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Book review: Justice -what’s the right thing to do? (2009), Michael Sandel

Justice – what’s the right thing to do? (2009), Michael Sandel

Title: Justice – what’s the right thing to do?

Author: Michael Sandel (Harvard professor, United States)

Grading: 5/5

Genre: non-fiction, analytic, philosophic

Reminds me of: –

Why? My political discussions have always been based on a moral and philosophical ground rather than purely petty policy-politics arguments. Hence, a book written by a professor of philosophical politics who is renowned all over Youtube for his fantastic lectures on justice must prove to be the perfect read for me? 


First of all I think it is rather important to note that he actually is a teacher, a lecturer, because his whole book is a lecture, a lesson. I actually started out watching his videos on Youtube, one is embedded just beneath (he also had a lecture at the TED conferences). I was fascinated by his pedagogical skills, his eloquent style of teaching, and of course his simple yet convincing arguments. The book is like a long, but not verbose, lesson, a journey into the basis of political philosophy and an understanding of society.

I loved this book, in all its simplicity. It gives the reader a sense of participation, which I guess comes from Sandel’s usual way of dealing with these issues (at the stage, in front of hundreds of law students at Harvard). He repeats the most vital points throughout, which has the effect that the reader actually, in the end, tends to remember what he or she has read. So, like a lesson in school, he hammers the main points in, but without making it stiff or uncomfortable to read.

So, what are his points? Well, he tries to give the reader an understanding of some of the main players in philosophy, both modern and ancient. He presents these players:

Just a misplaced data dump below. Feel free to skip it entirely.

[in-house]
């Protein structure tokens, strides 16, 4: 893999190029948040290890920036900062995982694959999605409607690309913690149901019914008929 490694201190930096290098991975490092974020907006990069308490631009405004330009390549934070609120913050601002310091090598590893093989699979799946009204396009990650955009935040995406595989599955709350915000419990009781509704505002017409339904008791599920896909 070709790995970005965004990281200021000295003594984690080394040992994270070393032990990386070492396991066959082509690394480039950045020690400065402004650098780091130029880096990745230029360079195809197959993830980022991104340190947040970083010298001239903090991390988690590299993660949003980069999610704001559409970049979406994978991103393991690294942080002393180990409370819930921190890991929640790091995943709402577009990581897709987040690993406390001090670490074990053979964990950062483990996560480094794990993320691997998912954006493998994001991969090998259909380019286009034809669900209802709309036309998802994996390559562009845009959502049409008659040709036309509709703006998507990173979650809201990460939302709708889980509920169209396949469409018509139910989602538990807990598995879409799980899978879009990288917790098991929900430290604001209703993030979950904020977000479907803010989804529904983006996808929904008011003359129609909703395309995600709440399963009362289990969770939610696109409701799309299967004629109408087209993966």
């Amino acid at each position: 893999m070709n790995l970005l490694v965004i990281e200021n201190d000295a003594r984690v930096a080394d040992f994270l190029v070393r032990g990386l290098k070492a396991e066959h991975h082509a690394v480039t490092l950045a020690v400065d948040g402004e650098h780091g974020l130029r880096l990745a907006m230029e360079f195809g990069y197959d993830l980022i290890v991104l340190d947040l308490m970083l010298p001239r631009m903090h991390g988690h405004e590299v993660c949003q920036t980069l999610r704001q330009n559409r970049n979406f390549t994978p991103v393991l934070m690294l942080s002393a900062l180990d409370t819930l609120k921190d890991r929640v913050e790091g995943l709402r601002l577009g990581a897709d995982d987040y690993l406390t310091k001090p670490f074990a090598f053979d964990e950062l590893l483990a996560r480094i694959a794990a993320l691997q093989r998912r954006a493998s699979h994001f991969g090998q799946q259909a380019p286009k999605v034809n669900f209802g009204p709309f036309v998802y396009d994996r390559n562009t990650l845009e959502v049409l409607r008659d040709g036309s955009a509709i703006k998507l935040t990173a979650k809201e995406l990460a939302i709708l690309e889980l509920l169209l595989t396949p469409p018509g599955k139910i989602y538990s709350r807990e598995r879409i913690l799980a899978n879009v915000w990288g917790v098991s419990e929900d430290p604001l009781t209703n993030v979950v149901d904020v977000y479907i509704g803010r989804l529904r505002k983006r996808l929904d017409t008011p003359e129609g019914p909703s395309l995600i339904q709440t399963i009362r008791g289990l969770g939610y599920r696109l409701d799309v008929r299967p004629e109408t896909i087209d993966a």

• Jeremy Bentham – ultimate form of utilitarianism: maximise happiness for all, regardless of individual suffering
  • John Stuart Mill – tries to adapt utilitarianism to value human treats, but still utilitarian
  • Immanuel Kant – we should live according to autonomy, meaning that we individually should develop our own policies to live by and act strictly according to those policies – the capacity of the human mind is thus respected as the highest virtue
  • Aristotle – good things to those who deserve them according to the rules of the game (society) and the common good, first one must decide what is the common good and how it is best served
  • John Rawls – best policies are those formed by people in a ”veil of ignorance” i.e. when people decide how to run a society without knowing what roles they will play in that society (=my favourite!)

Jon Rawls.

So, what he basically does is first of all defining such over-used words such as ”libertarianism”, ”liberalism”, and ”utilitarianism” and he skilfully does so by invoking the ideas of philosophers with very different perspectives, which makes the whole book seem very well-rounded. Sandel himself steps in a few times to give his own views on things, for instance on how universities should communicate with candidates they reject (a rather humours passage!).

He has managed to comprise the whole book to about 280 pages, which is quite a feat keeping in mind the extreme complexity of the ideas that philosophers tend to have. However, the real implications of these should probably be analysed better than I can analyse them, so I would suggest that you google around to find  better page or analysis of the ideas presented by Sandel.

I give this book 5 out of 5 because Sandel so brilliantly managed to cut down the sheer volume of thought to 280 pages, including hypothetical and real-life examples, together with his own thoughts about the ideas and implication of those ideas in focus. A great book for those interested in society, politics, and humanity. To me, those three issues are indeed important and I want to be knowledgeable in those areas, and Sandel’s fantastic presentation of philosophers and their ides and his dealing with some of the hardest moral dilemmas that we as citizens encounter.



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